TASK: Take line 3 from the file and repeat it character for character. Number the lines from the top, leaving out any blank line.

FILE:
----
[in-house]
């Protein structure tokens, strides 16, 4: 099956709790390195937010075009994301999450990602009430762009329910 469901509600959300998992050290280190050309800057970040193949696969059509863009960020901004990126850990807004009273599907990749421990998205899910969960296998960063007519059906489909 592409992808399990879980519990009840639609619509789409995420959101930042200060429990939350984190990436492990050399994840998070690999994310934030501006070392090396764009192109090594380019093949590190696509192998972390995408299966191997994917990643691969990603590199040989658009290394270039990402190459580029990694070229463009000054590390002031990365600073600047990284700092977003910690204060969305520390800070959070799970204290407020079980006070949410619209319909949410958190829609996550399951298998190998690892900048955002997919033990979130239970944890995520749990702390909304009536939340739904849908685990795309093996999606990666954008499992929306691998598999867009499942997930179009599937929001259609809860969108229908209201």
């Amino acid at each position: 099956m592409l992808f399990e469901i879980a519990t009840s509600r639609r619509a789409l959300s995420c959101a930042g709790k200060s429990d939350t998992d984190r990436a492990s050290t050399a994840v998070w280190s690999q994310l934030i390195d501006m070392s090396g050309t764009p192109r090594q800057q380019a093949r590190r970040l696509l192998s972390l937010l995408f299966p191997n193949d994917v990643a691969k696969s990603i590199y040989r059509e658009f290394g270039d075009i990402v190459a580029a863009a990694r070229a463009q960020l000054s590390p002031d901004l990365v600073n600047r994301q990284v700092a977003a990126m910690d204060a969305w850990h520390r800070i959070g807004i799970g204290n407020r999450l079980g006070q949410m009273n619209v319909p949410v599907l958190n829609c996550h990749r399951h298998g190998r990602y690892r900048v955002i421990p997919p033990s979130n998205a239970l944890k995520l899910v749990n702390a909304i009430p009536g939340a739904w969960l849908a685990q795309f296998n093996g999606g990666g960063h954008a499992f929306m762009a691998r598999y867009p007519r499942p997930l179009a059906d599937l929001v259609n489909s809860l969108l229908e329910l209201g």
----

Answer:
């Amino acid at each position: 099956m592409l992808f399990e469901i879980a519990t009840s509600r639609r619509a789409l959300s995420c959101a930042g709790k200060s429990d939350t998992d984190r990436a492990s050290t050399a994840v998070w280190s690999q994310l934030i390195d501006m070392s090396g050309t764009p192109r090594q800057q380019a093949r590190r970040l696509l192998s972390l937010l995408f299966p191997n193949d994917v990643a691969k696969s990603i590199y040989r059509e658009f290394g270039d075009i990402v190459a580029a863009a990694r070229a463009q960020l000054s590390p002031d901004l990365v600073n600047r994301q990284v700092a977003a990126m910690d204060a969305w850990h520390r800070i959070g807004i799970g204290n407020r999450l079980g006070q949410m009273n619209v319909p949410v599907l958190n829609c996550h990749r399951h298998g190998r990602y690892r900048v955002i421990p997919p033990s979130n998205a239970l944890k995520l899910v749990n702390a909304i009430p009536g939340a739904w969960l849908a685990q795309f296998n093996g999606g990666g960063h954008a499992f929306m762009a691998r598999y867009p007519r499942p997930l179009a059906d599937l929001v259609n489909s809860l969108l229908e329910l209201g």